Do you know what your wife likes? Make her an object of your intent investigation. When giving advice, tell her how much you love her.
Wives, correct your husbands in a loving way if they are doing wrong. Husbands, love with a self-sacrifice. Resolve to grow in humility, be more sensitive, be a better communicator, and to love better.
Husbands, do you feel like a failure in this? The Gospel is for failures like us — man, woman, and child.
Wives — What’s so astounding about marriage isn’t the similarities between a husband and wife but the real unity amid a beautiful array of differences. In the teaching of the New Testament, wives are addressed first. Biblically, being a Christian wife means having a love for God and a love for others, obedience to God’s Word, helping her husband, being industrious, teaching younger women, loving her husband and children, being self-controlled. Ephesians 5:22 adds that a wife is to “submit” to her husband.
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Also, notice that Colossians 3:18, Titus 2:15, 1 Peter 3:1 and 5 all stress submission. Christians know all about submission. We are to submit to Christ, the governing authorities, leaders at church, parents, etc.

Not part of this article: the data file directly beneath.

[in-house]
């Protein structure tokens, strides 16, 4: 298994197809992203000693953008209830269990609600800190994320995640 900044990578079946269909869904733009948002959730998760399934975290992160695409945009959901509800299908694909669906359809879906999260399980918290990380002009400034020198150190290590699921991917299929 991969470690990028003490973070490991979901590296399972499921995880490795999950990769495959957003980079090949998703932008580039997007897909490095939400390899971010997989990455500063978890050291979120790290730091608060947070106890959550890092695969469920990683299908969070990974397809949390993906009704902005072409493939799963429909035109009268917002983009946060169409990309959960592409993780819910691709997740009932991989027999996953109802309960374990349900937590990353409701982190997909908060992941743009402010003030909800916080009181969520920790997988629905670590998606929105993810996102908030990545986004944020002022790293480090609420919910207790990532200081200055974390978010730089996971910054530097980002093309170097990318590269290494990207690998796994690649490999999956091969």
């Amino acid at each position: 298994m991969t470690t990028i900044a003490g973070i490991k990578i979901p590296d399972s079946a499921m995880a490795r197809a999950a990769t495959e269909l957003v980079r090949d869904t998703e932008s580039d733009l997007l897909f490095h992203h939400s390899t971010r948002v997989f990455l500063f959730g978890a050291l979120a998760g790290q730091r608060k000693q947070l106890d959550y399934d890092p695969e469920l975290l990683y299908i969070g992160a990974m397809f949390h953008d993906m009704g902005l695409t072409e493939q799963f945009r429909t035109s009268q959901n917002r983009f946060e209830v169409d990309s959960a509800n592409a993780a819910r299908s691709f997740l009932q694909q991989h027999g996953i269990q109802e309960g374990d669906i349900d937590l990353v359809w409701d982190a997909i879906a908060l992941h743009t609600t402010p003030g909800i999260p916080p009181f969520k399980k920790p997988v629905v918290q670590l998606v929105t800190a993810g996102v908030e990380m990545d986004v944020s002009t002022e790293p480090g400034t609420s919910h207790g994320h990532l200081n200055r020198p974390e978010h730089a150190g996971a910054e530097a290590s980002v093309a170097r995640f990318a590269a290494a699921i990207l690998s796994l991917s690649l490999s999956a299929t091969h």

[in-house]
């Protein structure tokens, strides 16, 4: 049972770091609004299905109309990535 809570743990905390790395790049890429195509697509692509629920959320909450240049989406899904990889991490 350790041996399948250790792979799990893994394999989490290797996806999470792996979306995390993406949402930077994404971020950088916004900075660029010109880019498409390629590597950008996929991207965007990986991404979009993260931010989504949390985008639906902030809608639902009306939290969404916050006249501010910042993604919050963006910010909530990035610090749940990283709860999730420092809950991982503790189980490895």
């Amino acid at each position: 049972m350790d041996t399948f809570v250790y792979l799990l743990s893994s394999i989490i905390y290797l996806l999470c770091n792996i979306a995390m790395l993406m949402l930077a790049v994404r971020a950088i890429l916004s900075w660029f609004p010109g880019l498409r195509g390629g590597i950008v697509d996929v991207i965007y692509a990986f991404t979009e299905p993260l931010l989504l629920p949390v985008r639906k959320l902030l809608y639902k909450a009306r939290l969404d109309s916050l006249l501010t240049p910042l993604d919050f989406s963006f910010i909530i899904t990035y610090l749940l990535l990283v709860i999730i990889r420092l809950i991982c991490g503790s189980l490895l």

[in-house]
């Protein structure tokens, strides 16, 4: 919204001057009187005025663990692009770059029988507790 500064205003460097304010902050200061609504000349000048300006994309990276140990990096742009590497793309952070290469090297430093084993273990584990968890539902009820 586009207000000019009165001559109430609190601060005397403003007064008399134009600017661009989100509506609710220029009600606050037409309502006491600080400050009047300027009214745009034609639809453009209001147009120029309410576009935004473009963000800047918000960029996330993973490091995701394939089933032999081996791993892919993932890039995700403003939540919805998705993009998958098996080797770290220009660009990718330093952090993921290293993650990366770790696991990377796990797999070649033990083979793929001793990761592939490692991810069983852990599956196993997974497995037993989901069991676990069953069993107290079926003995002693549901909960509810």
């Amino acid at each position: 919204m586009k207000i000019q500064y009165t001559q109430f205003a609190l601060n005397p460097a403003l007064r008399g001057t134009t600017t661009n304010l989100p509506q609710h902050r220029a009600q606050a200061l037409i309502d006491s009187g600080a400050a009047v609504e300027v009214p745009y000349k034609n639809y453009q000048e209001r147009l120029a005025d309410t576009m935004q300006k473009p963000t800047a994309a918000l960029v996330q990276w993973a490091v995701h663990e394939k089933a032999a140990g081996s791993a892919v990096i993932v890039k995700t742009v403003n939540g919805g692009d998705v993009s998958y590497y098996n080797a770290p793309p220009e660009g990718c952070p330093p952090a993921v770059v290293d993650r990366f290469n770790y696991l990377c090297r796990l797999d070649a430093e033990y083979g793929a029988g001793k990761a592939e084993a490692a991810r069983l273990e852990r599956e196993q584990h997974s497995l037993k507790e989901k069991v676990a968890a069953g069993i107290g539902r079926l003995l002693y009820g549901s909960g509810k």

Submitting doesn’t imply being of lesser value. Christ submitted to the Father. Submission doesn’t imply inequality, but different roles. Submission does not mean that one is not to express thoughts or is to follow a husband into sin.
1 Peter 3 gives Old Testament examples of how wives are to love, honor, respect and encourage husbands.
Here are more ideas: Give yourself to reading and knowing God’s Word better. Read Proverbs, a chapter a day, and apply it to your marriage. Pray God would make you an easier person to lead. Encourage your children to honor their dad. Speak well of him to them.
What if your husband is a non-Christian? In 1 Peter 3, wives are told to submit to back up their evangelistic words. Wives, do you feel like a failure in this? The Gospel is for failures like us — man, woman, and child.
3. Theological Reflections
Why does the Bible teach this about marriage? The Lord reflects Himself in marriage. Christ is proclaimed through marriage. Marriage reflects Christ’s love for the church. Marriage is a picture of the Gospel.
Hosea is written in the context of marriage and depicts the theme of unfaithfulness and reconciliation. Genesis 2 is a foretaste of what we see at the end of Revelation 21, “the bride dressed for her husband.” Amen! Come Lord Jesus!